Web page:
China Navy officer rejects joint development agreement

March 07, 2012

By KENJI MINEMURA/ Correspondent

BEIJING--A high-ranking Chinese naval officer on March 6 rejected the 2008 Japan-China agreement to jointly develop the Shirakaba natural gas field as well as the countries’ "median line" in the East China Sea.

“The gas field is located in a sea area under the jurisdiction of China, so it is not subject to joint development,” Rear Adm. Yin Zhuo told reporters from The Asahi Shimbun and other media organizations.

The Chinese government has said its stance toward the 2008 agreement on the gas field, which is called Chunxiao in China, has not changed.

But negotiations between the two countries to conclude a treaty for joint development in the East China Sea have not been held since July 2010.

Some observers said the Chinese government cannot move forward on the issue because of strong opposition from the country’s military.

Yin, who is involved in territorial issues and the Navy’s strategic planning, is also a member of the Chinese People’s Political Consultative Conference, an advisory body on national politics.

He said that he does not accept the median line regarded by Japan as the border between the exclusive economic zones of the two countries.

“(Even if I accept the median line,) the Chinese side of the median line is an undisputed sea area under the jurisdiction of China,” he said.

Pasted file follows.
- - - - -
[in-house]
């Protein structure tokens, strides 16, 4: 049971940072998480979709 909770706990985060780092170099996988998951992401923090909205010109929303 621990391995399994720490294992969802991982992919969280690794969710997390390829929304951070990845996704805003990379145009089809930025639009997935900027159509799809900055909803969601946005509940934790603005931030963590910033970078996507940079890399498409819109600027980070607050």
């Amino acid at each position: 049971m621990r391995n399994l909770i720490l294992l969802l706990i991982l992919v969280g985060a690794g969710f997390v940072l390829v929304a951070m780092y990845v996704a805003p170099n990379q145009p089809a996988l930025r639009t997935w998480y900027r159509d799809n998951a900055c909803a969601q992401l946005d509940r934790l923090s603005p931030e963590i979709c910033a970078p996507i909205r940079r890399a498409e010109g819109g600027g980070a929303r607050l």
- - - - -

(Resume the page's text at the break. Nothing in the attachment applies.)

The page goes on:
Yin argued that sea areas subject to the negotiations for joint development are located on the Japanese side of the median line, not the gas fields--including Shirakaba--on the Chinese side.

Before the 2008 agreement, China had already started development of the Shirakaba gas field on the Chinese side of the median line, drawing criticism from Japan. Under the 2008 agreement, Japan and China agreed that Japanese organizations would take part in the development by investing in the project.

Since then, the Japanese government has been asking Beijing to take measures to implement the agreement.

But Yin said: “Japanese officials in charge of the negotiations have mixed up the facts. After time passed, they have raised the issue again.”

By KENJI MINEMURA/ Correspondent
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China's development facility in the East China Sea in September 2010 (Asahi Shimbun file photo)

China's development facility in the East China Sea in September 2010 (Asahi Shimbun file photo)

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  • China's development facility in the East China Sea in September 2010 (Asahi Shimbun file photo)
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